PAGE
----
Overnight it rained heavily, some 17mm in all, and the wind continued to work its way round and rise until, by morning, it was blowing a near gale from the southwest.  The forecast is for the wind to continue to build and swing westerly until, around midnight, we're expected to be enjoying a full gale.  We have a bit of a lull tomorrow lunchtime, after which the wind is working itself up into another full gale on Sunday.

Thursday, 27 December 2012

Garden Birds

Along with other people in Kilchoan, who have reported the same, we seem to have had more small birds in our garden this autumn and winter than ever before.  The local sparrowhawk and the ravages of the weather have steadily reduced the number, but our cats, who used to prey on them even though they're already grossly overfed, have given up harrying them....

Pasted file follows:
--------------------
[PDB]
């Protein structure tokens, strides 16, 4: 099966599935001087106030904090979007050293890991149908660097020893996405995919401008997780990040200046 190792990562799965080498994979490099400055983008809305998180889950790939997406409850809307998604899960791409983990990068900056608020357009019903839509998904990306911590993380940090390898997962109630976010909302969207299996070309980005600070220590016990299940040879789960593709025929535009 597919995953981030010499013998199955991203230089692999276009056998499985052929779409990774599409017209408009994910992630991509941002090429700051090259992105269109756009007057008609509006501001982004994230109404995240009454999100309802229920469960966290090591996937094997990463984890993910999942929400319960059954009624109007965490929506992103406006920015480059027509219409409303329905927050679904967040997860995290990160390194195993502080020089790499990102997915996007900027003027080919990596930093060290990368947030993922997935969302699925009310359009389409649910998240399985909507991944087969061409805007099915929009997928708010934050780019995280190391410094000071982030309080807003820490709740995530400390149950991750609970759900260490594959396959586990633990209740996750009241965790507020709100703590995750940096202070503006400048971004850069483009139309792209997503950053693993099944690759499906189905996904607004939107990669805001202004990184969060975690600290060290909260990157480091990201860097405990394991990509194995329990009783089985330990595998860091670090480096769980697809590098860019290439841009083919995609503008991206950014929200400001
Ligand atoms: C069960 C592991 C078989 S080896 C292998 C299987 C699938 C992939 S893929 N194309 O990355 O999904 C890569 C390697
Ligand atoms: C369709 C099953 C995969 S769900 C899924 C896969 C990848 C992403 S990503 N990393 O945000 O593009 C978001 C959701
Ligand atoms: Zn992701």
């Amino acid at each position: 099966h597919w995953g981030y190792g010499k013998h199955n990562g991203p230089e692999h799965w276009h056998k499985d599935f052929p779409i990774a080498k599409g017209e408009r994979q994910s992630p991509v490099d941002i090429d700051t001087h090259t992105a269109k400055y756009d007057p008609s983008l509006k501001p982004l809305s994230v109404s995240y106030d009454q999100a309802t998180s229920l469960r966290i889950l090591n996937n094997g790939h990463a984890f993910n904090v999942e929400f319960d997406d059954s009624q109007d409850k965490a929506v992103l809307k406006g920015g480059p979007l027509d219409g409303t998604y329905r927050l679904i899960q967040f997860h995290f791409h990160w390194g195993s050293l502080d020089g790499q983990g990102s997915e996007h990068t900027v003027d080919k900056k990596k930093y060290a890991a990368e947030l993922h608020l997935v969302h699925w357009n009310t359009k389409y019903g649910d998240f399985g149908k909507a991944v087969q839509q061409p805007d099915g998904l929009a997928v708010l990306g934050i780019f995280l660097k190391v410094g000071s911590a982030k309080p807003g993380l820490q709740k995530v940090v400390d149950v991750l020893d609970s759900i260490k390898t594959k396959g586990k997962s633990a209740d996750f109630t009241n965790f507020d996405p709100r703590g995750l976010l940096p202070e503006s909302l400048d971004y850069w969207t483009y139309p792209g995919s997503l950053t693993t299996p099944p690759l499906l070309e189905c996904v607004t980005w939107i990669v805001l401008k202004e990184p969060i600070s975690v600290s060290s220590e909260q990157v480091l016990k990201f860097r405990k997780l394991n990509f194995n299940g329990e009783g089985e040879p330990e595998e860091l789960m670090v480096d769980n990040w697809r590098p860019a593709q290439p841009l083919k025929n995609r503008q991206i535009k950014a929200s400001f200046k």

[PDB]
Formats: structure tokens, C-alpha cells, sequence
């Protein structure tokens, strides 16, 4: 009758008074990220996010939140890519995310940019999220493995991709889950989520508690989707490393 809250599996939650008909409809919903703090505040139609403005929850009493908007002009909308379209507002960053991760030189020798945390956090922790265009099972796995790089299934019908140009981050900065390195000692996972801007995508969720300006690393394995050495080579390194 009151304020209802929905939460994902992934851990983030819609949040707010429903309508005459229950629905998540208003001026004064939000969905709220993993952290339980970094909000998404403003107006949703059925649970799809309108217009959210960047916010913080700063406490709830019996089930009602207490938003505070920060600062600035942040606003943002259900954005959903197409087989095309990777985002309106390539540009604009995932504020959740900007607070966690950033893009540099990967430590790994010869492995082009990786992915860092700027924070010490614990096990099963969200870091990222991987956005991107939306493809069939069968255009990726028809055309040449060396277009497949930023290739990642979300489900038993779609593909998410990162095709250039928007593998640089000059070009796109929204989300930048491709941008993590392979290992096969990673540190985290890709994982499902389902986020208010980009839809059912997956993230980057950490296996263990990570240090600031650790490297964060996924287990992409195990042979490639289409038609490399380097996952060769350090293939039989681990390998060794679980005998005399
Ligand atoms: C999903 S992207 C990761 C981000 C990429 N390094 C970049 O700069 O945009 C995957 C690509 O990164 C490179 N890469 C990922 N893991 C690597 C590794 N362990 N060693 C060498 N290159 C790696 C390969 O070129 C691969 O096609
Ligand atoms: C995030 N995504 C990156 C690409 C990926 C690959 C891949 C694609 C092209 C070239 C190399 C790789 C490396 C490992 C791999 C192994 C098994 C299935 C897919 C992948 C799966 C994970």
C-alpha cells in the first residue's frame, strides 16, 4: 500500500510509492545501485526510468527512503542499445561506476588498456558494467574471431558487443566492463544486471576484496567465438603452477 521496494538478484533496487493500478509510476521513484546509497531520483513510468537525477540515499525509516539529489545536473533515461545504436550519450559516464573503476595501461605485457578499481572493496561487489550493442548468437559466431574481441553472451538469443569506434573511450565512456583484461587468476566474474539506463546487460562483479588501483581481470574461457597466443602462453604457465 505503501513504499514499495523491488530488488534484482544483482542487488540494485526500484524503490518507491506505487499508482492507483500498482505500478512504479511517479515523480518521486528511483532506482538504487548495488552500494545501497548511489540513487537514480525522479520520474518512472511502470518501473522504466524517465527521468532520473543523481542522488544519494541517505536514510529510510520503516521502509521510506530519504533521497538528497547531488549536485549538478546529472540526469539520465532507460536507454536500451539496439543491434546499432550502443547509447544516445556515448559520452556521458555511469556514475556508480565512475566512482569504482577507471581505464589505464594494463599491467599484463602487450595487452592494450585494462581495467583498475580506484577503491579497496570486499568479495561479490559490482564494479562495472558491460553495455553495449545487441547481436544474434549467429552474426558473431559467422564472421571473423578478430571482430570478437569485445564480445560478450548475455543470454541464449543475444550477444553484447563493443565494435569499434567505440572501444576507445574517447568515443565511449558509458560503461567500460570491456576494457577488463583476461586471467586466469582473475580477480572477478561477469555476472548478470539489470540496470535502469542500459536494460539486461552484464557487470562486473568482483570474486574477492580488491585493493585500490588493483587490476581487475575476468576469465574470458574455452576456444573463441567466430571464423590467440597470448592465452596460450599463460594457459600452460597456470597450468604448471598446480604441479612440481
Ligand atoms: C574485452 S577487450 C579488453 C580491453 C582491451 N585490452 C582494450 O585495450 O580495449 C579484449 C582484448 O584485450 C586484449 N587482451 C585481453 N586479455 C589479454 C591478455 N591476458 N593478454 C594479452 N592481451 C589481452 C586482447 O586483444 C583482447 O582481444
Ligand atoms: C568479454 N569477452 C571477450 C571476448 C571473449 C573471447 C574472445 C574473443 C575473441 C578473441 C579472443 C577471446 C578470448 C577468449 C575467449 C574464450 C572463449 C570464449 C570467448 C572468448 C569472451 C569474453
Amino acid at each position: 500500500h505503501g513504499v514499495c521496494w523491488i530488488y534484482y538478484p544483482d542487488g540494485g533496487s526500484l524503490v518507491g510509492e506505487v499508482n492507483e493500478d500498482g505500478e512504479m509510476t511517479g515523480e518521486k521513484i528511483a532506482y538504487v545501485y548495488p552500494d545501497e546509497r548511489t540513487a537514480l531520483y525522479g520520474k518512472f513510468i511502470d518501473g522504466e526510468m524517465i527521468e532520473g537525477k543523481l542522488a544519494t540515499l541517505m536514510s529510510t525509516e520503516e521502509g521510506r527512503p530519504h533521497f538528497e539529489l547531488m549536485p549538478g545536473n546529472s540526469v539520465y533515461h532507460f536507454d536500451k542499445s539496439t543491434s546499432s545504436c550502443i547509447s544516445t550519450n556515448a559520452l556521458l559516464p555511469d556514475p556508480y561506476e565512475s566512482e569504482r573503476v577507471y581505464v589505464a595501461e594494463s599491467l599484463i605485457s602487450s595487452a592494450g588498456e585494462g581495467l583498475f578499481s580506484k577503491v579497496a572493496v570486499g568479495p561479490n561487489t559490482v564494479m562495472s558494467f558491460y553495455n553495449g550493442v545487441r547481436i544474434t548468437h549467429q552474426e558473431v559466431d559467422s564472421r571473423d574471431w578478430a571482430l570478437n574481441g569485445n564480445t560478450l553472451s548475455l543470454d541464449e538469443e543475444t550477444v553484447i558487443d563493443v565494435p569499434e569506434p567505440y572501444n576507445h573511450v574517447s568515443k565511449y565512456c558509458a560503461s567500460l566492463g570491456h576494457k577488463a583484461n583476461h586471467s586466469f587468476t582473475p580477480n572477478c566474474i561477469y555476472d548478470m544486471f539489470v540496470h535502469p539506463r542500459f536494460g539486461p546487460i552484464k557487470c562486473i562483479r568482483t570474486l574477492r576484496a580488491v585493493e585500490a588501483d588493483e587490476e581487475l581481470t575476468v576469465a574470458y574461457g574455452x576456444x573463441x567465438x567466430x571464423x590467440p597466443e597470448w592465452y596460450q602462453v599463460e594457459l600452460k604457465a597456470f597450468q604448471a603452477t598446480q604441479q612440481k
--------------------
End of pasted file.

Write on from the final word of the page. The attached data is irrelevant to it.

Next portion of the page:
....until, a couple of evenings ago, the younger cat disgraced herself by killing one of our precious blue tits.

Counting the numbers of each species visiting us is very difficult, but we know that we have at least five blue tits left as we've seen that number all at the same time.  Yet, when they've finished at the peanut feeders, they seem to fly away to great distances so, despite their diminutive size, there must be blue tits coming in from miles around.

The stars of our bird population at present are the coal tits.  In previous winters, having just one around was cause for excitement, but this winter we have at least four.  They particularly favour the new sunflower seed dispenser - see earlier post here.  They're even smaller than the blue tits, who bully them, for example by chasing them off the feeders.